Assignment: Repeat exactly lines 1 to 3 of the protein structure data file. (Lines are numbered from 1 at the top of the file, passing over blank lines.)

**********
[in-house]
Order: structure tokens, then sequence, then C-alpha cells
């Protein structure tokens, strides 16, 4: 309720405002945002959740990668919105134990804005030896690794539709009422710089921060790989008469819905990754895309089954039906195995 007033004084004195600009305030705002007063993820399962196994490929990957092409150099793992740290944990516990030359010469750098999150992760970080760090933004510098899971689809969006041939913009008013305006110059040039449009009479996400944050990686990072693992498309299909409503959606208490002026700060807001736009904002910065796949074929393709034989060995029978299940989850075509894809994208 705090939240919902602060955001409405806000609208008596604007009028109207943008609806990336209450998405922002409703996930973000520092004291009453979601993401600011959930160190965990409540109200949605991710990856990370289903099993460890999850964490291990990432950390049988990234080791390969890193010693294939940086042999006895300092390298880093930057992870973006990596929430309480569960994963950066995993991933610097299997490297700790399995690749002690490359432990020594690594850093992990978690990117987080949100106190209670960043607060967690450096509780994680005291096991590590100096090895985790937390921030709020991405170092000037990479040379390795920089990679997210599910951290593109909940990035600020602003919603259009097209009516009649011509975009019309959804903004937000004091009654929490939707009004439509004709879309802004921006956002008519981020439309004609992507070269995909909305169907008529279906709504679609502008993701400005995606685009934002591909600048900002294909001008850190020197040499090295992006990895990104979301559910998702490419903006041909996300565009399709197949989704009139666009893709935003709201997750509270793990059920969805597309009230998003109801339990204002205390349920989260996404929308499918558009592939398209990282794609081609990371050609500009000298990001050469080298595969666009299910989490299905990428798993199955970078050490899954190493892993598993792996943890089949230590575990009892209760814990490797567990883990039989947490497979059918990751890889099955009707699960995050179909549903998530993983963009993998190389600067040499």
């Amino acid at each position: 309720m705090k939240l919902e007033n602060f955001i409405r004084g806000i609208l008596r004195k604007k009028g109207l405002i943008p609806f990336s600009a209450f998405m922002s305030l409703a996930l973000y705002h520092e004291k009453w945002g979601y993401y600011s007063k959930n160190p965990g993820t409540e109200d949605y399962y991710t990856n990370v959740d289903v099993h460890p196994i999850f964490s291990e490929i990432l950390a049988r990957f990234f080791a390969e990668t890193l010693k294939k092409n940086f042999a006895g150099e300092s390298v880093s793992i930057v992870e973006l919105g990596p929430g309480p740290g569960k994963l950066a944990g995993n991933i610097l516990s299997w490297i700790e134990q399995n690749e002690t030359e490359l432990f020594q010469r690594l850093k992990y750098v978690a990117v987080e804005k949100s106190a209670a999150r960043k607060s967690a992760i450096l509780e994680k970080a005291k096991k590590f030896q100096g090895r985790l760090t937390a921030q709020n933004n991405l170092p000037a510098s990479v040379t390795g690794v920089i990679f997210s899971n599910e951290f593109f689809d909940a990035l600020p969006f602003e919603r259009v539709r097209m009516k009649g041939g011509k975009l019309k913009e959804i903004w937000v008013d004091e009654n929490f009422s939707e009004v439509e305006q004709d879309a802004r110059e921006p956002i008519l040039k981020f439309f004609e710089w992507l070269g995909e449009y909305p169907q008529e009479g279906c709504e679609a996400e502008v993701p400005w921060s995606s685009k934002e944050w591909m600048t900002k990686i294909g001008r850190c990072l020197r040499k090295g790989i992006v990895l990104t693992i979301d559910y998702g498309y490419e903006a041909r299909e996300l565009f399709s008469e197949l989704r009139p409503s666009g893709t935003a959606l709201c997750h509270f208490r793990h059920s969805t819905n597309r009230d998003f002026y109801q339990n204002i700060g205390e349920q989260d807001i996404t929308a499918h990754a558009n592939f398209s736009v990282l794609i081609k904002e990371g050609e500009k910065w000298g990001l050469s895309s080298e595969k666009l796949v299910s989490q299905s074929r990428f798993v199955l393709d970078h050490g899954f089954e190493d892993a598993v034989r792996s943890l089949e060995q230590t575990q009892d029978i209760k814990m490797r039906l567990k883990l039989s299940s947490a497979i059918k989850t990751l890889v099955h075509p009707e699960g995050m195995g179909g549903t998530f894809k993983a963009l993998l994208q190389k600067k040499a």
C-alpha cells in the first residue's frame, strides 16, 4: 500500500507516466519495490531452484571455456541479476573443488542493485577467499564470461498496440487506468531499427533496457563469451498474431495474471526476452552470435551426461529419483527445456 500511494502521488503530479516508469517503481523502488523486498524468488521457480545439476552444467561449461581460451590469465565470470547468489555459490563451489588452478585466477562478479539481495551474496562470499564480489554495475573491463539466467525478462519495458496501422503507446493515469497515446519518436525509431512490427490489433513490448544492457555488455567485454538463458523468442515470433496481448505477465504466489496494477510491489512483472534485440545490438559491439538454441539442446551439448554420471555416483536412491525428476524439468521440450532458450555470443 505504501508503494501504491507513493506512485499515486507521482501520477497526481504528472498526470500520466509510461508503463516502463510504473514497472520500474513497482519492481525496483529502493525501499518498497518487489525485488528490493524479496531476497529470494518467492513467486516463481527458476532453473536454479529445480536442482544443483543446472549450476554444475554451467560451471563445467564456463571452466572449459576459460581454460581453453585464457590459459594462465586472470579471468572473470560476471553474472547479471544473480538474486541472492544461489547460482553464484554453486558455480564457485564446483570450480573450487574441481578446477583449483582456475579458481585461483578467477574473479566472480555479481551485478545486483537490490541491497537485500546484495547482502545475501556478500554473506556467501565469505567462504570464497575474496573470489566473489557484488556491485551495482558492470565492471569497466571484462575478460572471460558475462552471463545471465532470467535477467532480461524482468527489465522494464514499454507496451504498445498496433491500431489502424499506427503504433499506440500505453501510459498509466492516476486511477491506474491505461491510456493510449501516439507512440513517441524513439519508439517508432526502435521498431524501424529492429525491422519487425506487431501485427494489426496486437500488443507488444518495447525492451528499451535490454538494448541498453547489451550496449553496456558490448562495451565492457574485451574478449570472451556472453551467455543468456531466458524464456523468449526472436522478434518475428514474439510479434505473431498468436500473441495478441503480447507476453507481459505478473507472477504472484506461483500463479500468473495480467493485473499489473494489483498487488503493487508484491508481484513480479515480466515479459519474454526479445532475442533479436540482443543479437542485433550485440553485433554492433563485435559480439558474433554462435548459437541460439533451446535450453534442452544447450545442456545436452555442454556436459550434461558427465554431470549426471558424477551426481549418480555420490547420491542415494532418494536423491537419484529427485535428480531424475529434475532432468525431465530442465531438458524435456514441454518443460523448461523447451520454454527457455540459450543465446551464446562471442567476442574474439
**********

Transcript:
[in-house]
Order: structure tokens, then sequence, then C-alpha cells
């Protein structure tokens, strides 16, 4: 309720405002945002959740990668919105134990804005030896690794539709009422710089921060790989008469819905990754895309089954039906195995 007033004084004195600009305030705002007063993820399962196994490929990957092409150099793992740290944990516990030359010469750098999150992760970080760090933004510098899971689809969006041939913009008013305006110059040039449009009479996400944050990686990072693992498309299909409503959606208490002026700060807001736009904002910065796949074929393709034989060995029978299940989850075509894809994208 705090939240919902602060955001409405806000609208008596604007009028109207943008609806990336209450998405922002409703996930973000520092004291009453979601993401600011959930160190965990409540109200949605991710990856990370289903099993460890999850964490291990990432950390049988990234080791390969890193010693294939940086042999006895300092390298880093930057992870973006990596929430309480569960994963950066995993991933610097299997490297700790399995690749002690490359432990020594690594850093992990978690990117987080949100106190209670960043607060967690450096509780994680005291096991590590100096090895985790937390921030709020991405170092000037990479040379390795920089990679997210599910951290593109909940990035600020602003919603259009097209009516009649011509975009019309959804903004937000004091009654929490939707009004439509004709879309802004921006956002008519981020439309004609992507070269995909909305169907008529279906709504679609502008993701400005995606685009934002591909600048900002294909001008850190020197040499090295992006990895990104979301559910998702490419903006041909996300565009399709197949989704009139666009893709935003709201997750509270793990059920969805597309009230998003109801339990204002205390349920989260996404929308499918558009592939398209990282794609081609990371050609500009000298990001050469080298595969666009299910989490299905990428798993199955970078050490899954190493892993598993792996943890089949230590575990009892209760814990490797567990883990039989947490497979059918990751890889099955009707699960995050179909549903998530993983963009993998190389600067040499």